Molly Bish Center Director and Forensic Criminology Professor Ann Marie Mires instructs her Forensic Archeology students as they lay out a grid in order to map a mock search site for an exercise using the latest radar technology to detect underground anomalies.
Just and Ethical Practice Theory Taught in the Classroom, Applied in the Field
In the classroom, School of Justice and Social Sciences professors emphasize the student’s understanding of the dignity of human life, the importance of developing the compassion to free people from poverty and ignorance, and the need to cultivate the awareness of just and ethical practice. There is a strong emphasis on an interdisciplinary approach among disciplines within the School. In addition, each School of Justice and Social Sciences degree program incorporates theory, research and clinical/educational techniques to create well-rounded professionals. Upon graduation, Anna Maria College alumni receive support and guidance from their academic advisors/mentors for job placement.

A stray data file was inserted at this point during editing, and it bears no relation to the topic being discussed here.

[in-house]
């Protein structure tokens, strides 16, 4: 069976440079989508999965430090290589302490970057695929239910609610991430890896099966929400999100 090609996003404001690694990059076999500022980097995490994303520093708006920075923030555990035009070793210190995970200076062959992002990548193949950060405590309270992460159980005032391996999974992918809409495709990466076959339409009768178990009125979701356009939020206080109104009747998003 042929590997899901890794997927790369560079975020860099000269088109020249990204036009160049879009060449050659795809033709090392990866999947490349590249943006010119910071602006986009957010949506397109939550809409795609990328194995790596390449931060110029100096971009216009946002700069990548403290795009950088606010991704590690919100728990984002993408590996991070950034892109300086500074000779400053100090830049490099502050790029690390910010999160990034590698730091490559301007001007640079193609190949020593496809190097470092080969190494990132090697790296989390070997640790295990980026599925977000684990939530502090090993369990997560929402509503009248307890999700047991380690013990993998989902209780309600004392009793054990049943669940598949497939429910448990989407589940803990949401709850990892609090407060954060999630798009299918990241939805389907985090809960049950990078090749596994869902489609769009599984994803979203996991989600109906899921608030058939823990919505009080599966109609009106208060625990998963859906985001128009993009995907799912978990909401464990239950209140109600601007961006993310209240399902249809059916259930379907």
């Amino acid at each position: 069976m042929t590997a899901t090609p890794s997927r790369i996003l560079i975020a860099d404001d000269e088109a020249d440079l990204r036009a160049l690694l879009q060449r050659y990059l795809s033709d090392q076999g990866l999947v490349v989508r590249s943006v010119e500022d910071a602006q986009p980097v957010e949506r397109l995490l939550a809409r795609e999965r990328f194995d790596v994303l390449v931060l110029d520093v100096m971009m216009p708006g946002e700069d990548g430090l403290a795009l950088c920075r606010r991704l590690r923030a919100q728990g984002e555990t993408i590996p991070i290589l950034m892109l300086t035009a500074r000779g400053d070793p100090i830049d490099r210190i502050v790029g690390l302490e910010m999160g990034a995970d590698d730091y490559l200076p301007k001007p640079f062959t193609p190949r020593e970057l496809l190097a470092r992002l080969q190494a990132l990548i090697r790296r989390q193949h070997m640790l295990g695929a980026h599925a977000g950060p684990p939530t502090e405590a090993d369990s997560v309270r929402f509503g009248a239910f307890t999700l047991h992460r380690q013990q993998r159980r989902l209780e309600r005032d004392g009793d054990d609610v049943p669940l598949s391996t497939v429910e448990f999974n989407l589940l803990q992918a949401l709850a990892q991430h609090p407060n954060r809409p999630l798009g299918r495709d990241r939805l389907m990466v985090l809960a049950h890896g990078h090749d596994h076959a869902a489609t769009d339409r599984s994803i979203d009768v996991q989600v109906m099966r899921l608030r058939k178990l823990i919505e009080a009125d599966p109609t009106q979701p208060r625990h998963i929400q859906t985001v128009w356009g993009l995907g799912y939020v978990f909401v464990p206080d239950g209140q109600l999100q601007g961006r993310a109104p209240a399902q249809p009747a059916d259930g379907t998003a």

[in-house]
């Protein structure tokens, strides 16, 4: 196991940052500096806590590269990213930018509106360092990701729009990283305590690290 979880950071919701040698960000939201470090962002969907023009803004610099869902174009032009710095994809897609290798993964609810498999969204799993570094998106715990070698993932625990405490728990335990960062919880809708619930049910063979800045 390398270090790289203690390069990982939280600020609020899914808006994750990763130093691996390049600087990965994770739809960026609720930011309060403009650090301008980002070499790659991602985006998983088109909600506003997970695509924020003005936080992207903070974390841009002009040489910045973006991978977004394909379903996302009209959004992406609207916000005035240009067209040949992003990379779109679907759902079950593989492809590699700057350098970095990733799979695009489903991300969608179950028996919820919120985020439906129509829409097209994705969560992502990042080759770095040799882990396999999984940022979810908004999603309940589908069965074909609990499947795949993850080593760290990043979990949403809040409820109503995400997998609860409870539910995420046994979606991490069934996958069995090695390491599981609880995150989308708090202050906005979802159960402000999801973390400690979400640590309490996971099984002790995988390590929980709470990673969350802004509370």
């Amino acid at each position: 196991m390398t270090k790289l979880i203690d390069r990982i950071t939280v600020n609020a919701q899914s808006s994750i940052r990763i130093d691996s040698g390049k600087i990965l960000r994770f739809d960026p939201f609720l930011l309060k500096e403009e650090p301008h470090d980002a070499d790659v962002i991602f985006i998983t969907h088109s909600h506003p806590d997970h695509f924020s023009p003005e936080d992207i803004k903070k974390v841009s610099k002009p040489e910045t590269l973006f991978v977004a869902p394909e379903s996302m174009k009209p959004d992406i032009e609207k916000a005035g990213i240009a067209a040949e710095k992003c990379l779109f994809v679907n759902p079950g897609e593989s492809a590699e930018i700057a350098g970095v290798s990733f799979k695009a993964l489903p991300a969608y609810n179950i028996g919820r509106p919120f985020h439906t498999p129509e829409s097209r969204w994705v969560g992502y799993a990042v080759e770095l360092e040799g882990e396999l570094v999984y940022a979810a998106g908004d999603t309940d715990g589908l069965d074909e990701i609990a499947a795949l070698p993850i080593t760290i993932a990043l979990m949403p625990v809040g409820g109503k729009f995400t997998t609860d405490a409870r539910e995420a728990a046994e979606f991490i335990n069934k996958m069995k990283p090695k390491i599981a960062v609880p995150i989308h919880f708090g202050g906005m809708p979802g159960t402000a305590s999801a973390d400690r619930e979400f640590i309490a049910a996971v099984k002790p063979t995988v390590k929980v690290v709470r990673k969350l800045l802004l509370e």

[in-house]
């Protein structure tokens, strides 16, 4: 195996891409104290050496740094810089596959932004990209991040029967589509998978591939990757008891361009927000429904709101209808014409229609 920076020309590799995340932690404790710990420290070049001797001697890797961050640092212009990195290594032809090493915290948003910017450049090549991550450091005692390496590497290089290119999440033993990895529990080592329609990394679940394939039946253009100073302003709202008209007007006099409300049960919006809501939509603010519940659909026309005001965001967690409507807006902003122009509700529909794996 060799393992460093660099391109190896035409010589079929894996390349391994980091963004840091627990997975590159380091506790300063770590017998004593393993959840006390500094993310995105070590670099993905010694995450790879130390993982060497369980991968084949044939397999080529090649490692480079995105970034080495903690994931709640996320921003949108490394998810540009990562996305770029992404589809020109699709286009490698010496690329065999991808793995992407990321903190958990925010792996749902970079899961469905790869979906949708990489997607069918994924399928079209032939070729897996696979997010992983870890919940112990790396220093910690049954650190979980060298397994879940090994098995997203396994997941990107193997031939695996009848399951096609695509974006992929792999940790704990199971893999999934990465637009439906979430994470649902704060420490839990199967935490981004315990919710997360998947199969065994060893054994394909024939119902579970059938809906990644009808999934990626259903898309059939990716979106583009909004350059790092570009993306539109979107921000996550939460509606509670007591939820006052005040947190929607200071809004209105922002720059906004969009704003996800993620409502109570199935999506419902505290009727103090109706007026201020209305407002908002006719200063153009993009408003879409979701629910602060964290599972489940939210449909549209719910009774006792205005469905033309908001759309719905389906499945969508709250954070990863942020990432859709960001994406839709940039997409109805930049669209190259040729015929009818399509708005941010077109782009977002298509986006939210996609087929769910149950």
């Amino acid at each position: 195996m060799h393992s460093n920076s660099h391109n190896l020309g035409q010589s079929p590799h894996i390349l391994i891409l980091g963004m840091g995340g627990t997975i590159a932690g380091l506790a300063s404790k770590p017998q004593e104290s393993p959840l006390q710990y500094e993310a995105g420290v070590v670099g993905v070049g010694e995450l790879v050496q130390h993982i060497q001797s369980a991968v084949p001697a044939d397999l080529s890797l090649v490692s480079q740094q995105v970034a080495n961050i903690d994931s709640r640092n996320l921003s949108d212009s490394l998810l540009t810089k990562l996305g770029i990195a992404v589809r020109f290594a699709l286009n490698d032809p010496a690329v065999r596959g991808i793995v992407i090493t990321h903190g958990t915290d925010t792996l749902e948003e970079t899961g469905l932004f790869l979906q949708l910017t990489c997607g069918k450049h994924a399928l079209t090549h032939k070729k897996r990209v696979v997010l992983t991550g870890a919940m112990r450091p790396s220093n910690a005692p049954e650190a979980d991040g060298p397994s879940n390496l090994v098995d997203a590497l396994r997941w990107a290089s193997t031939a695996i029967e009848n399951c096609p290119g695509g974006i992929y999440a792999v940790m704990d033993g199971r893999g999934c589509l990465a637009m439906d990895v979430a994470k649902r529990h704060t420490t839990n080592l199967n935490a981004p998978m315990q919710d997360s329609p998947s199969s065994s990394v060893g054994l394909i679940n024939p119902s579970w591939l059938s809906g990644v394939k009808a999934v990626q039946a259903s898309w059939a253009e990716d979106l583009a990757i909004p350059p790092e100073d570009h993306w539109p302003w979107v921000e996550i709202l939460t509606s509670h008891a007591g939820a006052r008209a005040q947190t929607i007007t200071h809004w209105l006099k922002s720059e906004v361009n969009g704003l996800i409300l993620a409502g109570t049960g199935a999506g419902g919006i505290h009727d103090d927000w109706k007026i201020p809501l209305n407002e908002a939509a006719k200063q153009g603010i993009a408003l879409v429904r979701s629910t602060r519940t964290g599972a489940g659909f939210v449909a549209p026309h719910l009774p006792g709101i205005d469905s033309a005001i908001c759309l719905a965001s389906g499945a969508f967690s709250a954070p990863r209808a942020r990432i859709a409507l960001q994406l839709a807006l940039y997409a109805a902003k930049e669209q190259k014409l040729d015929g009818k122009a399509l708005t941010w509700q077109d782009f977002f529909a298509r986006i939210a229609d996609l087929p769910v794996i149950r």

All School of Justice and Social Sciences students begin their freshman year with a strong, broad-based liberal arts core curriculum grounded in the principles of the Catholic tradition. After the sophomore year, students choose a major and begin an in-depth study of their profession in conjunction with the core curriculum. In the junior and senior years, advanced coursework is designed to run concurrently with community field placements so that students have the opportunity to observe and work alongside professionals in the community.
Field experiences are integral to the various programs, and each student’s placement in the community is chosen to reflect his or her interest and to provide a comprehensive, hands-on, team approach to learning. The College’s programs are built on solid relationships with public and private schools, business and trade associations, private research firms, the criminal justice system, various government agencies, hospitals, and community treatment centers for children, adults, and the elderly in Central Massachusetts.